Physical therapists shall provide truthful, accurate, and relevant information and shall not make misleading representations. Principle 4A, APTA Code of Ethics
CASE 7.1 An Unwanted Discovery
Jim Yonemoto is a physical therapist employed at a hospital. He has been assigned a patient recovering from surgery for a total hip arthroplasty. The patient will need 3 weeks of therapy that will include active range-of-motion exercises, strengthening, and gait training. Everything looks typical until the therapist learns that the patient has a life-threatening cancer. The nursing staff, in administering routine care, had noticed three darkly pigmented moles on the patient’s back. A dermatologist was called in to do a biopsy, which led to a diagnosis of multiple-site, stage four, melanoma. Further tests revealed that the cancer had invaded the lymph nodes. The information about the cancer has no direct implications for the services provided by the therapist, but does it have any wider relevance to how the therapist will or should interact with the patient?
Some physical therapists rarely work with patients who have life-threatening illnesses, and other therapists, such as those in hospice care or in skilled nursing facilities, work with many. Either way, the topic of death is not incidental to therapists. Life-threatening diseases multiply anxieties in patients and their families, and sometimes they affect the therapeutic regimen. Moreover, therapists need to understand their own responses to death in order to communicate effectively with patients and to provide emotional support. Further, what should physical therapists do on learning that a patient is planning assisted suicide or when patients with whom they have a long-term relationship “sound out” their views on assisted suicide?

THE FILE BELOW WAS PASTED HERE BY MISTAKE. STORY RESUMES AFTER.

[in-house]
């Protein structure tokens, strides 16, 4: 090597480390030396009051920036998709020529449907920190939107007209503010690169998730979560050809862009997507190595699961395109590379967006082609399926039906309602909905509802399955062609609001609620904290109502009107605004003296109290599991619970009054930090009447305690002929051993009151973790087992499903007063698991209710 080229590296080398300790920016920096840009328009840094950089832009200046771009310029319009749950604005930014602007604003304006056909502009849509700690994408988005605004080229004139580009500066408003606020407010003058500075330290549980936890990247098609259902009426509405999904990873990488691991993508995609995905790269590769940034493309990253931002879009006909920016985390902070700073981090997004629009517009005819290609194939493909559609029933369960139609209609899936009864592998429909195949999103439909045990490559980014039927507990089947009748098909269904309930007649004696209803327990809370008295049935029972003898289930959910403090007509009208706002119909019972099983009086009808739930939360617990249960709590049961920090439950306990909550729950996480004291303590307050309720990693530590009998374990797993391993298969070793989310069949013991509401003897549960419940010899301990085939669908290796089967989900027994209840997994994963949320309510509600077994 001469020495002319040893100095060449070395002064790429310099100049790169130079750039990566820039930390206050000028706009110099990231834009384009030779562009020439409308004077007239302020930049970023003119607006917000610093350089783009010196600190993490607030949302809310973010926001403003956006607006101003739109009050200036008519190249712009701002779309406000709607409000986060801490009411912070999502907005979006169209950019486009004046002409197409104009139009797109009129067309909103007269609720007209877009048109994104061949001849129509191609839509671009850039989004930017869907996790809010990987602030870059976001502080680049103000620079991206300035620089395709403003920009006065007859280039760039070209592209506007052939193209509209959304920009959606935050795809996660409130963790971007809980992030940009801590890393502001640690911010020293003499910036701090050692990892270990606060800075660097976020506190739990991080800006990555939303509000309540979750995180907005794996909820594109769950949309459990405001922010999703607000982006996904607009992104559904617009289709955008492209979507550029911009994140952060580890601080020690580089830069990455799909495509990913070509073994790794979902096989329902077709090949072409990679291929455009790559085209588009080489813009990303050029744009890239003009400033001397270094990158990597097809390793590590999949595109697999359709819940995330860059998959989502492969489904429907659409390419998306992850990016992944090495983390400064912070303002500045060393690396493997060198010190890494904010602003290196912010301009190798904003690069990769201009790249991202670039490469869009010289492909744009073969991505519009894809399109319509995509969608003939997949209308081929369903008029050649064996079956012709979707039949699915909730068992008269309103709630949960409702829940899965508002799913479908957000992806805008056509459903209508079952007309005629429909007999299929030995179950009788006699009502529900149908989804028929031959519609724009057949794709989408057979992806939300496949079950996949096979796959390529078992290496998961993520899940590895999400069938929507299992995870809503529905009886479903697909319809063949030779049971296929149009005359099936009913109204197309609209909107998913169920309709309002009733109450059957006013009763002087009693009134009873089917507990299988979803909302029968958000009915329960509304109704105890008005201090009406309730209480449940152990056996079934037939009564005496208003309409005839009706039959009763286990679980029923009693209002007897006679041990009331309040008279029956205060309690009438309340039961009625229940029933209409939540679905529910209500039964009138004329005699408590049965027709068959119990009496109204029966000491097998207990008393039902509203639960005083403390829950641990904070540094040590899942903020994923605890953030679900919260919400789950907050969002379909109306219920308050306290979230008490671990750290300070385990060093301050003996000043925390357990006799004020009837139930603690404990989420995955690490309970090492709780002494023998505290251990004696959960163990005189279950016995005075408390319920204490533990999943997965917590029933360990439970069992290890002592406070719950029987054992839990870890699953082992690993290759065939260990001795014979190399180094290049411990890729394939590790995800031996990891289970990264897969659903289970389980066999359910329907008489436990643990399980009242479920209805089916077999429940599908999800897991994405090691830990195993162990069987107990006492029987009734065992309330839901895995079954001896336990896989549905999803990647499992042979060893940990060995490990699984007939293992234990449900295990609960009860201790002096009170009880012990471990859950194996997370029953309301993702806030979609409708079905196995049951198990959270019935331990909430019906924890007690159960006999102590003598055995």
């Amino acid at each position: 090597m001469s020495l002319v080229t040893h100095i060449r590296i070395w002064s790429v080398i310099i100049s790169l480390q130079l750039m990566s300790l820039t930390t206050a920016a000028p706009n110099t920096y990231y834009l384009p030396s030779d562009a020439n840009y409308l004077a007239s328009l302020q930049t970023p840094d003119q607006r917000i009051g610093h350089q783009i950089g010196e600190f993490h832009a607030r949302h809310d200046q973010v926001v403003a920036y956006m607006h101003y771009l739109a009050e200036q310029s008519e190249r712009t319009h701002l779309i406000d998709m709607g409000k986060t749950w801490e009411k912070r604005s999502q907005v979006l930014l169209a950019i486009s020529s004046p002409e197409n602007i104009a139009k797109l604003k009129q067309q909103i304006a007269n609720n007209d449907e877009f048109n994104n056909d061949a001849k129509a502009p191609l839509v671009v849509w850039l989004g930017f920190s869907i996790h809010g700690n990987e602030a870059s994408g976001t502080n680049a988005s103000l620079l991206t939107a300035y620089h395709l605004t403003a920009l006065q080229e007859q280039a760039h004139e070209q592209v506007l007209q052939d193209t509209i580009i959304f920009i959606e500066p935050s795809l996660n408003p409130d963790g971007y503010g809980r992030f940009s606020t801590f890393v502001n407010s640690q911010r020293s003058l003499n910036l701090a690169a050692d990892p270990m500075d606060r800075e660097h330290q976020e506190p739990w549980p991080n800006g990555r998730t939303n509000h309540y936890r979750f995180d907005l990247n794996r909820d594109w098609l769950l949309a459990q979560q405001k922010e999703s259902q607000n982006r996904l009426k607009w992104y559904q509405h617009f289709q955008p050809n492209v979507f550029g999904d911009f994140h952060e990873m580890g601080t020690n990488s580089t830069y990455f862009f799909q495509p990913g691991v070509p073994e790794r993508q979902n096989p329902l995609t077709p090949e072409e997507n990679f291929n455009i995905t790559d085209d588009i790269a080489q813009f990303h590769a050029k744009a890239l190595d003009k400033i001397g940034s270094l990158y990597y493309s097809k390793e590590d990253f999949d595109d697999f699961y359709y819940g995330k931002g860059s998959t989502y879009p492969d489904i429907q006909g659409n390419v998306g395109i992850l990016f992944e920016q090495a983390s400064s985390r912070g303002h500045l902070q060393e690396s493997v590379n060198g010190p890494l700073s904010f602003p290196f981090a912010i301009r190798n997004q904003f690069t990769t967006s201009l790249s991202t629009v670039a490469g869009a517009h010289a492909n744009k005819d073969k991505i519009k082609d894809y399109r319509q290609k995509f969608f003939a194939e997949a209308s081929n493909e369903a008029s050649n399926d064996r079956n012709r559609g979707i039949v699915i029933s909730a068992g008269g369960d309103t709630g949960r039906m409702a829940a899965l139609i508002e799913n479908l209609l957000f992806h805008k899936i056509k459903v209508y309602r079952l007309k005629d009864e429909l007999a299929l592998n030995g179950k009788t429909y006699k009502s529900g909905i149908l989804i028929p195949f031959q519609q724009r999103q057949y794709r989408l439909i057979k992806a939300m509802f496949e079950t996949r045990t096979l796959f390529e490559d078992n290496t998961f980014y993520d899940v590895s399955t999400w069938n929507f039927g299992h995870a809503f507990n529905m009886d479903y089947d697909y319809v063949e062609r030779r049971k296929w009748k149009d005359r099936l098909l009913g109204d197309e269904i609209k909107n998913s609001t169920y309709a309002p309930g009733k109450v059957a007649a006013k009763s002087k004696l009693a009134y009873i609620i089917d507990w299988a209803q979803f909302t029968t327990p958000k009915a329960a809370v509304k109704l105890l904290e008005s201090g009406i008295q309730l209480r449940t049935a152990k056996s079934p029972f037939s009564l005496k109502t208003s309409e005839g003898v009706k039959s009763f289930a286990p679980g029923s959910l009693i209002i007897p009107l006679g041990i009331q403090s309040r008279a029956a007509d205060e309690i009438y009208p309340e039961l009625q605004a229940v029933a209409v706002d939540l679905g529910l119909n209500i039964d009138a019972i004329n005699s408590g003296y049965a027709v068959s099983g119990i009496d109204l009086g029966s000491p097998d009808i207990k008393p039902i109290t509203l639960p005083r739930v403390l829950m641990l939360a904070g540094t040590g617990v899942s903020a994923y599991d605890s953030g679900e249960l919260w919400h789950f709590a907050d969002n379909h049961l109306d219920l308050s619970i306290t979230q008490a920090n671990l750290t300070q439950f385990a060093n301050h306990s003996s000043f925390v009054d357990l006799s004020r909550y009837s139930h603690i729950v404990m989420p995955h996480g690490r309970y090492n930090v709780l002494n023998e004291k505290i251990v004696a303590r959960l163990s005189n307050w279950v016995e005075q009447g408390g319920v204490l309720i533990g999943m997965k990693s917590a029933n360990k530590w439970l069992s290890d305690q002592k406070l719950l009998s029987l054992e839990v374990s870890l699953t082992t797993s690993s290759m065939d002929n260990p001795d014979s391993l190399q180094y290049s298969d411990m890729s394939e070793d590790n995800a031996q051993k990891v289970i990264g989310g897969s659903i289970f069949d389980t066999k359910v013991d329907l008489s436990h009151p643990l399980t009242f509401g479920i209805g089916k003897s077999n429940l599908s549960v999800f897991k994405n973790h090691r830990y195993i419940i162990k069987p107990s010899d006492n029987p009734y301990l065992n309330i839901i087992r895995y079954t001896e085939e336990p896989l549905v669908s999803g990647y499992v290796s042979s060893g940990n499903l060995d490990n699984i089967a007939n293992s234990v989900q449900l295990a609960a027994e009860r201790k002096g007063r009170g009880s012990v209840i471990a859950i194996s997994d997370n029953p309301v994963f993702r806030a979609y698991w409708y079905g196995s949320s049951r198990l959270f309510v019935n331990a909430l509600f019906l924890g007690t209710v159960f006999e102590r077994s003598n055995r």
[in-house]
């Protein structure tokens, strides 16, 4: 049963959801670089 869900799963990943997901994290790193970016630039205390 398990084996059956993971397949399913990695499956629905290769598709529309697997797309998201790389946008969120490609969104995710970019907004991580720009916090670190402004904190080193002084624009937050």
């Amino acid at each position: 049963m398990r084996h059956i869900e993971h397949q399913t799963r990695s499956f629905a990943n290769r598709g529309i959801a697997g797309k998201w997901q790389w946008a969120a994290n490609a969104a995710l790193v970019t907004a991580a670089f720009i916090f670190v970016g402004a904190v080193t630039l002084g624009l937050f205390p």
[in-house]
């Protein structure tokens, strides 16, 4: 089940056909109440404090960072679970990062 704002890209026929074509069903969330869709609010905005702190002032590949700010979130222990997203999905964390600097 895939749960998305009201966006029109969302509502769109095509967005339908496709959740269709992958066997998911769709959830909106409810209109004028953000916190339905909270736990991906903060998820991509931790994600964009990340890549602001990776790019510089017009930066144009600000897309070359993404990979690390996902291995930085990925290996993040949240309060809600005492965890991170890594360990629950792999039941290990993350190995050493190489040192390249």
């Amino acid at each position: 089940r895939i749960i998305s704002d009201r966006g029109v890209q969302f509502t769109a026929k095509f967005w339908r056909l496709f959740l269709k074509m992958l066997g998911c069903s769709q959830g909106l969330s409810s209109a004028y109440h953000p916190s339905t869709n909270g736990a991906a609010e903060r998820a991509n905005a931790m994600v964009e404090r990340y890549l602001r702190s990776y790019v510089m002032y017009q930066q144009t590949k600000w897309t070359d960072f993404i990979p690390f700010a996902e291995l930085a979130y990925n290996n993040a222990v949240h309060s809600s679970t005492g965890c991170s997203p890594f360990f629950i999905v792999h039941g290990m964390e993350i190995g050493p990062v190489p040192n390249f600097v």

We begin by setting a wide context about the meanings of death. Invariably, those meanings are linked to meaningful life—not in the sense in which all human beings have moral significance, but in the sense in which individuals experience their lives as worthwhile, rather than as worthless, pointless, or futile.1 Why do people fear death? Which fears are reasonable? How should physical therapists respond to those fears in themselves and others?
Next we turn to practical questions about understanding and communicating with patients who have life-threatening diseases. We also discuss the dynamics of interacting with family members, especially when the patient is a child. We conclude by discussing suicide and assisted suicide, issues that are becoming increasingly relevant to all health professionals.
FEAR AND ACCEPTANCE OF DEATH
Most people calmly acknowledge the need for death. An immortal species would quickly overpopulate the biosphere, destroying ecosystems that make possible ongoing cycles of new life. But with regard to oneself and the people whom one loves, accepting death is more difficult. Most of the time fear of death remains muted, as in the case of Ivan Ilych, the protagonist in Leo Tolstoy’s Death of Ivan Ilych. Ilych lived a comfortable, ...